Sermon-poems. Or poem-sermons.

Today I stumbled upon the sermons of one Rev. Melissa Skelton, rector of St. Paul’s Episcopal in Seattle, who occasionally prepares sermons based on poetry. Each Sunday both a poem and a Scripture text are read in tandem and brought into conversation. While I can’t speak to their reception, at least on (electronic) paper, the sermons are a wild success. This one is my favorite.

Also, her taste in poems is exquisite. Mary Oliver, W.H. Auden, Denise Levertov, Wendell Berry. These are not fuzzy Footprints meditations from the Christian bookstore, but real poems: audacious, difficult, probing, honest, searingly intimate. They are poems that cut to the heart of things, and do not mince words. Which does remind one of something else one has read of late … ah yes, the Bible.

Another form of the art of poem-sermon is being practiced by another Emily, the pastor of St. Lydia’s dinner church community in Brooklyn.

Thank you for the inspiration, ladies.

Anyone know of any other sermon-poets who deserve mention?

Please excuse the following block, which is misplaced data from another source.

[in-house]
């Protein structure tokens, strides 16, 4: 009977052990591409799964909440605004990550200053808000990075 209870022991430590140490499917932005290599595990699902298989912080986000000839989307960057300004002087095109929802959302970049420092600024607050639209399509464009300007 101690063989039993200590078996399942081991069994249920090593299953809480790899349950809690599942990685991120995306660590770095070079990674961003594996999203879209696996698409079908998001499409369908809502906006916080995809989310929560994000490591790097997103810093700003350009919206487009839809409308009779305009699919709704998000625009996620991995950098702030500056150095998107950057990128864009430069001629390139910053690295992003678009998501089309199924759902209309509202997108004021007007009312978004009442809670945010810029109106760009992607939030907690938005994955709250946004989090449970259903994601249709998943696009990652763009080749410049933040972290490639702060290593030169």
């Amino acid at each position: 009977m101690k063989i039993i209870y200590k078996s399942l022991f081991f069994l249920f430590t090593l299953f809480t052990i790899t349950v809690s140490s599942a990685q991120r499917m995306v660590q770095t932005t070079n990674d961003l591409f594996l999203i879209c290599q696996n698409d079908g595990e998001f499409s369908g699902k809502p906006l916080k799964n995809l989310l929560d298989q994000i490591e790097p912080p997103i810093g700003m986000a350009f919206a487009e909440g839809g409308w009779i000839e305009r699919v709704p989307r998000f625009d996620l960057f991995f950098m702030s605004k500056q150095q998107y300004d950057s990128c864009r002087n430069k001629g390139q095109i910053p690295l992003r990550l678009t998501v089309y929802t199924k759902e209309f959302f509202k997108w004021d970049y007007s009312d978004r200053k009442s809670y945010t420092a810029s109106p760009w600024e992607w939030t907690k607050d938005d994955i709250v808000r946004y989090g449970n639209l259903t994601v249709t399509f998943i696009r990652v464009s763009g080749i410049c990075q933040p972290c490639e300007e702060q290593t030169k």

I will leave you with a Word for the day in poetry:

What is Hope?
It is a presentiment that imagination is more real and reality less real than it looks.
It is a hunch
that the overwhelming brutality of facts
that oppress and repress is not the last word. It is a suspicion
that reality is more complex
than realism wants us to believe
and that the frontiers of the possible
are not determined by the limits of the actual
and that in a miraculous and unexpected way
life is preparing the creative events
which will open the way to freedom and resurrection…
The two, suffering and hope, live from each other.
Suffering without hope
produces resentment and despair,
hope without suffering
creates illusions, naiveté, and drunkenness…
Let us plant dates
even though those who plant them will never eat them.
We must live by the love of what we will never see.
This is the secret discipline.
It is a refusal to let the creative act
be dissolved in immediate sense experience
and a stubborn commitment to the future of our grandchildren. Such disciplined love
is what has given prophets, revolutionaries and saints
the courage to die for the future they envisaged.
They make their own bodies
the seed of their highest hope.

    Rubem Alves, Tomorrow’s Child, 1972


My husband will surely recognize sight of a woman blissfully absorbed in a new book as a familiar one. Winslow Homer, “The New Novel”, 1877. Via wiki commons.


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